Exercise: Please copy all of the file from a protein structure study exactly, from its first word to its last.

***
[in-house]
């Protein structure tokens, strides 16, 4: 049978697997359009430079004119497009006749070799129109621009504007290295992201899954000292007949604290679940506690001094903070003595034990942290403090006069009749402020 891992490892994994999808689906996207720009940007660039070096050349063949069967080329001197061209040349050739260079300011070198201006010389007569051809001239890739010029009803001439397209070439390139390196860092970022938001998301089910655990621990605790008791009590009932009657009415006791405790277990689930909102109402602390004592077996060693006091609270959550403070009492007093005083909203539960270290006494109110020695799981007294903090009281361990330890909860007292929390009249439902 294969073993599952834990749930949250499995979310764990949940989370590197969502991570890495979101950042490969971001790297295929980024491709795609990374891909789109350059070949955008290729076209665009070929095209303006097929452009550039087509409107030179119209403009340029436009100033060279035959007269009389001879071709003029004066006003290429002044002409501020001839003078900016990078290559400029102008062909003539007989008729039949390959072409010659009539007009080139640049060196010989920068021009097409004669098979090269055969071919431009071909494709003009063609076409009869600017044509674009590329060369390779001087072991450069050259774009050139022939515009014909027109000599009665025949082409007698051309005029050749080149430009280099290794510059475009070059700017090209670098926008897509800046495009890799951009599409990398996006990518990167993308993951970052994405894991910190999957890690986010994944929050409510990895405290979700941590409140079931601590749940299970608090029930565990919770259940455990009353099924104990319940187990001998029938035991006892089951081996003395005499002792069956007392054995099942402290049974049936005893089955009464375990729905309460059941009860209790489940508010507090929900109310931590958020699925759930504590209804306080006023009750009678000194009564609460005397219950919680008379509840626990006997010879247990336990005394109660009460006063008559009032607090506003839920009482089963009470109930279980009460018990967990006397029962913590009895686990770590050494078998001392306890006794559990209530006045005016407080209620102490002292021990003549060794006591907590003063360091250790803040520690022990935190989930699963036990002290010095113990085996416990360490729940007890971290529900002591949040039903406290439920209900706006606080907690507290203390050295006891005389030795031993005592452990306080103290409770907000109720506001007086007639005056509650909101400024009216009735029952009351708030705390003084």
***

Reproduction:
[in-house]
């Protein structure tokens, strides 16, 4: 049978697997359009430079004119497009006749070799129109621009504007290295992201899954000292007949604290679940506690001094903070003595034990942290403090006069009749402020 891992490892994994999808689906996207720009940007660039070096050349063949069967080329001197061209040349050739260079300011070198201006010389007569051809001239890739010029009803001439397209070439390139390196860092970022938001998301089910655990621990605790008791009590009932009657009415006791405790277990689930909102109402602390004592077996060693006091609270959550403070009492007093005083909203539960270290006494109110020695799981007294903090009281361990330890909860007292929390009249439902 294969073993599952834990749930949250499995979310764990949940989370590197969502991570890495979101950042490969971001790297295929980024491709795609990374891909789109350059070949955008290729076209665009070929095209303006097929452009550039087509409107030179119209403009340029436009100033060279035959007269009389001879071709003029004066006003290429002044002409501020001839003078900016990078290559400029102008062909003539007989008729039949390959072409010659009539007009080139640049060196010989920068021009097409004669098979090269055969071919431009071909494709003009063609076409009869600017044509674009590329060369390779001087072991450069050259774009050139022939515009014909027109000599009665025949082409007698051309005029050749080149430009280099290794510059475009070059700017090209670098926008897509800046495009890799951009599409990398996006990518990167993308993951970052994405894991910190999957890690986010994944929050409510990895405290979700941590409140079931601590749940299970608090029930565990919770259940455990009353099924104990319940187990001998029938035991006892089951081996003395005499002792069956007392054995099942402290049974049936005893089955009464375990729905309460059941009860209790489940508010507090929900109310931590958020699925759930504590209804306080006023009750009678000194009564609460005397219950919680008379509840626990006997010879247990336990005394109660009460006063008559009032607090506003839920009482089963009470109930279980009460018990967990006397029962913590009895686990770590050494078998001392306890006794559990209530006045005016407080209620102490002292021990003549060794006591907590003063360091250790803040520690022990935190989930699963036990002290010095113990085996416990360490729940007890971290529900002591949040039903406290439920209900706006606080907690507290203390050295006891005389030795031993005592452990306080103290409770907000109720506001007086007639005056509650909101400024009216009735029952009351708030705390003084």